I’m afraid to say Jesus probably wouldn’t have been allowed to be your pastor because he didn’t do programs. Our contemporary American Church has fallen in love with programs. The more quality programs we offer, the more likely people are to come to our church. The programming infatuation is at its core is an attractional model of doing church with the goal to draw in as many people as possible. If that’s the case in your church, then Jesus would have been an absolute failure.
You see, as I read the gospels Jesus didn’t start or run any programs. He wasn’t worried about numbers. He didn’t care about being popular. He was driven by quality of relationship rather than quantity of consumers. In fact, when Jesus felt like people were just showing up and following him around because they wanted to get free dinner and show (aka be a part of events like the feeding of the 5,000 and watch Jesus heal the sick and the demon possessed) he did something crazy. He intentionally said really difficult things to drive people away. Jesus didn’t want any posers. He wanted people who were serious.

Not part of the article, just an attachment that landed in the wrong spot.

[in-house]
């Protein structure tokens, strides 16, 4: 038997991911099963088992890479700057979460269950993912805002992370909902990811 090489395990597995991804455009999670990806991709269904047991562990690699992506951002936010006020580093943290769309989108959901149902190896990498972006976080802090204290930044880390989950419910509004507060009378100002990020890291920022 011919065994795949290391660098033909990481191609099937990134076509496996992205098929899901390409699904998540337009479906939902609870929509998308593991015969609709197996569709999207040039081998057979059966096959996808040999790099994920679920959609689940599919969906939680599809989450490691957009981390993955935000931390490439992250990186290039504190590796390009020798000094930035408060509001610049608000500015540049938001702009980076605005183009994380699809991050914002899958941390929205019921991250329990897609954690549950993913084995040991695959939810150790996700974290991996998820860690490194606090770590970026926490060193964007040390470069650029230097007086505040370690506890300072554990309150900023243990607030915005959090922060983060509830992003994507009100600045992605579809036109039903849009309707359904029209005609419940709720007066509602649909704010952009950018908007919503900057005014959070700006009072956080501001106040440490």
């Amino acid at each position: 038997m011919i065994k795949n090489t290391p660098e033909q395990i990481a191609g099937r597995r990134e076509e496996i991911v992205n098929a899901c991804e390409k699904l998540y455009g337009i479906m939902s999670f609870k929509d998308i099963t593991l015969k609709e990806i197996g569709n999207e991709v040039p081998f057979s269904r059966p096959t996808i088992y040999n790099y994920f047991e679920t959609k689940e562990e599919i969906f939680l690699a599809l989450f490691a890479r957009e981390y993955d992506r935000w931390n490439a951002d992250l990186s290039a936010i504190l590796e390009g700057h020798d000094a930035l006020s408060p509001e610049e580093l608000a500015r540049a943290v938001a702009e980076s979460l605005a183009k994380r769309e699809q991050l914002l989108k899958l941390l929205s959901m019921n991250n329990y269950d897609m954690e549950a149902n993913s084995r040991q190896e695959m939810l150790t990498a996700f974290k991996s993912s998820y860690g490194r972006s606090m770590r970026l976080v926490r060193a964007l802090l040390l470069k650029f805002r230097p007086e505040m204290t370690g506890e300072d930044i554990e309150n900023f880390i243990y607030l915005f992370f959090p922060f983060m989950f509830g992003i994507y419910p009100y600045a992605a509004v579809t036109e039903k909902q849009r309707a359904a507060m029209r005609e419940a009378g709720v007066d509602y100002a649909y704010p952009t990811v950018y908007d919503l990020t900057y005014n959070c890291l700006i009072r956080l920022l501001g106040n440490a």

Because Jesus didn’t have to worry about the maintenance of a big building, keeping up the Organ and running the day-to-day business of a large organization he was free to do other things. So what did he do? He invested in people. He spent almost all of his time doing life with ordinary people, and a lot of them were very lost people. Ask your pastor at some point how much of their week they spend actually being with congregants doing discipleship. I would be willing to bet that it’s a very small percentage of their time. Now ask them how much time they intentionally spend with non-believers as a part of their ministry. I am willing to bet it’s almost zero.
So what do we make of this? Well, it seems to me that Jesus was working with a very different ministry model than we find in most churches today. Jesus went deep with just a few people instead of being generally superficial with a ton of people. He was absolutely crazy about people and not nearly as worried about the established structure of religion. He didn’t play games and pretend to be somebody he wasn’t just so people would come and listen to him. He was authentic and raw. He made people angry and was controversial, but not so that he could get attention. He did it because he loved them enough to tell them what t they needed to hear and not just what they wanted to hear.
What would it look like if pastors and churches took Jesus’ ministry model more seriously? How would you deal with a pastor who didn’t care about numbers and prestige and refused to placate you with comfortable moral sayings but dug into the guts of your being and made you profoundly uncomfortable? I’d love to hear your thoughts.